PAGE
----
EES VIRTUAL SEMINAR VIA ZOOM - Ruija Wang
Induced Seismicity - The Last Straw on Faults?
Dr. Ruijia Wang
University of New Mexico, USA
North America has experienced many “man-made” earthquakes, where industrial operations reactivated natural faults and produced felt events. Among all the industrial activities, hydraulic fracturing and waste-water disposal are the leading reasons for inducing multiple M4-5 earthquakes in recent years. As most of the induced events occur on unknown intraplate faults, identification of such faults serves as the foundation for understanding the inducing mechanisms.
This presentation will share our source studies on two representative regions: (1) Alberta (Canada), where hydraulic fracturing caused a few famous “red-light” earthquakes, and (2) Raton Basin (NM&CO, United States), where years of waste-water disposal are accompanied by persistent earthquakes. We utilized multiple state-of-the-art tools to identify the induced events and resolve their focal mechanisms (i.e., faulting styles). The detailed fault structures and earthquake cycle statistics offer an observational base for understanding the role of human activities and mitigating the hazard of induced seismicity.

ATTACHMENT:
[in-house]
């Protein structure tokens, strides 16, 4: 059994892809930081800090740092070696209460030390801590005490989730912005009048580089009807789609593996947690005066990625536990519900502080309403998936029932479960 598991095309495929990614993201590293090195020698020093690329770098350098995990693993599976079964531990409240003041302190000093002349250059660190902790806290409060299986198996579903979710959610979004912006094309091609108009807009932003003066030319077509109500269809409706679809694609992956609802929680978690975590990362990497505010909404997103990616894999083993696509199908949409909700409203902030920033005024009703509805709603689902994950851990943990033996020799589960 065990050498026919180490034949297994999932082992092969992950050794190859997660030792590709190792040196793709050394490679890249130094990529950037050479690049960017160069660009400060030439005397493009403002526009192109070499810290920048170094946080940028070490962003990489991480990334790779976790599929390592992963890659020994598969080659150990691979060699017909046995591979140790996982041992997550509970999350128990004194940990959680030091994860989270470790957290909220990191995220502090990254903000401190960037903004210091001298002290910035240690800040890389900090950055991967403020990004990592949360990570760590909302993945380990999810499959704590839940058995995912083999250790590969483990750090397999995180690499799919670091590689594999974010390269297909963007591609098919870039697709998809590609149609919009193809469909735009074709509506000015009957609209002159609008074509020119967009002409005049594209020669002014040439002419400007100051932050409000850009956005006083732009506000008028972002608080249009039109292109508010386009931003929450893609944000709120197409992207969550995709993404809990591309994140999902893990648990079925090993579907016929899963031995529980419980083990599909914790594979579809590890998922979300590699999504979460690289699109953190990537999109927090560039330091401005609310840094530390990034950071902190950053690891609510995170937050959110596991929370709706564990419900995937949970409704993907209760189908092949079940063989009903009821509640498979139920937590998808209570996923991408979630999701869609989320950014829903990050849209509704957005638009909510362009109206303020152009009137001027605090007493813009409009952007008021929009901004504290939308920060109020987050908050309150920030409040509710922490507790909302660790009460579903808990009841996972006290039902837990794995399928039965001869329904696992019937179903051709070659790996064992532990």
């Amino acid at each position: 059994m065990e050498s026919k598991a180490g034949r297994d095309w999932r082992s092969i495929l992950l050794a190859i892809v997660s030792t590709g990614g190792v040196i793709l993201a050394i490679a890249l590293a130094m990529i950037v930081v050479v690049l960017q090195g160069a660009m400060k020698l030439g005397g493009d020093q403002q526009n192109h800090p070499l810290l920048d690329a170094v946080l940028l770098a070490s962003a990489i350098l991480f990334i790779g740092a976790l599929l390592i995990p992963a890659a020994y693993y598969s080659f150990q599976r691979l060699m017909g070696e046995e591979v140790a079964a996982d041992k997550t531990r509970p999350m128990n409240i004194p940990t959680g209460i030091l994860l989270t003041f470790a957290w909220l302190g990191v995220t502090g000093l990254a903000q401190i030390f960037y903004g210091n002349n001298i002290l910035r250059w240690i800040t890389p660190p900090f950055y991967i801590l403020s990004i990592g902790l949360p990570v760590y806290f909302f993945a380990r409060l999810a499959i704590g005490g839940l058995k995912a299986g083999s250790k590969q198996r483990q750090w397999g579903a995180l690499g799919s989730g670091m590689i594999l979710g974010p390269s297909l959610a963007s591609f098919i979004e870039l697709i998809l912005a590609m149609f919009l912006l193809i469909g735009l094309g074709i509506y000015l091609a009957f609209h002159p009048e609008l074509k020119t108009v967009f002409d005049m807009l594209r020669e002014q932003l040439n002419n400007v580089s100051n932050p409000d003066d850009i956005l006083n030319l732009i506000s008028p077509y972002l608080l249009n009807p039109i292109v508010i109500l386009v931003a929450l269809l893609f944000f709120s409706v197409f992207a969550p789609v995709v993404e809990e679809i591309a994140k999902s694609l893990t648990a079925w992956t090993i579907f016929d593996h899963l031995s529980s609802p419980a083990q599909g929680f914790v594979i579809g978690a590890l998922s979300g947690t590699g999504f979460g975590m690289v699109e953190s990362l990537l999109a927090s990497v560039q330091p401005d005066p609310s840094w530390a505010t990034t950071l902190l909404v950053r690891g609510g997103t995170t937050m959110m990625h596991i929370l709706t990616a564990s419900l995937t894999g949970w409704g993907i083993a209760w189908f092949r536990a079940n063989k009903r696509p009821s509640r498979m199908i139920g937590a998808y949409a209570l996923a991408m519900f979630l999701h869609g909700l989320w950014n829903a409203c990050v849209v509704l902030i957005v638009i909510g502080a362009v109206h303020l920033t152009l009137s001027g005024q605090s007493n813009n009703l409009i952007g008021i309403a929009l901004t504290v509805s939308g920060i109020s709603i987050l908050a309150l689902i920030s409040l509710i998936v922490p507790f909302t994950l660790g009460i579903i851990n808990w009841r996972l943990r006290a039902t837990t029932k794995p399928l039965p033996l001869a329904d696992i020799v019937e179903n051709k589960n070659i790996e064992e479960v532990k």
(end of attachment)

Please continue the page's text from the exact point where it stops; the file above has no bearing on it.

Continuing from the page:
Ruijia Wang is a currently postdoctoral research fellow at the University of New Mexico and she will move back to China for a faculty position at the Southern University of Science and Technology. Before joining UNM, she received her Ph.D. from the University of Alberta in 2018 and worked at the University of Western Ontario for a year. She is an observational seismologist interested in intraplate earthquakes, especially the abnormal ones associated with anthropogenic activities.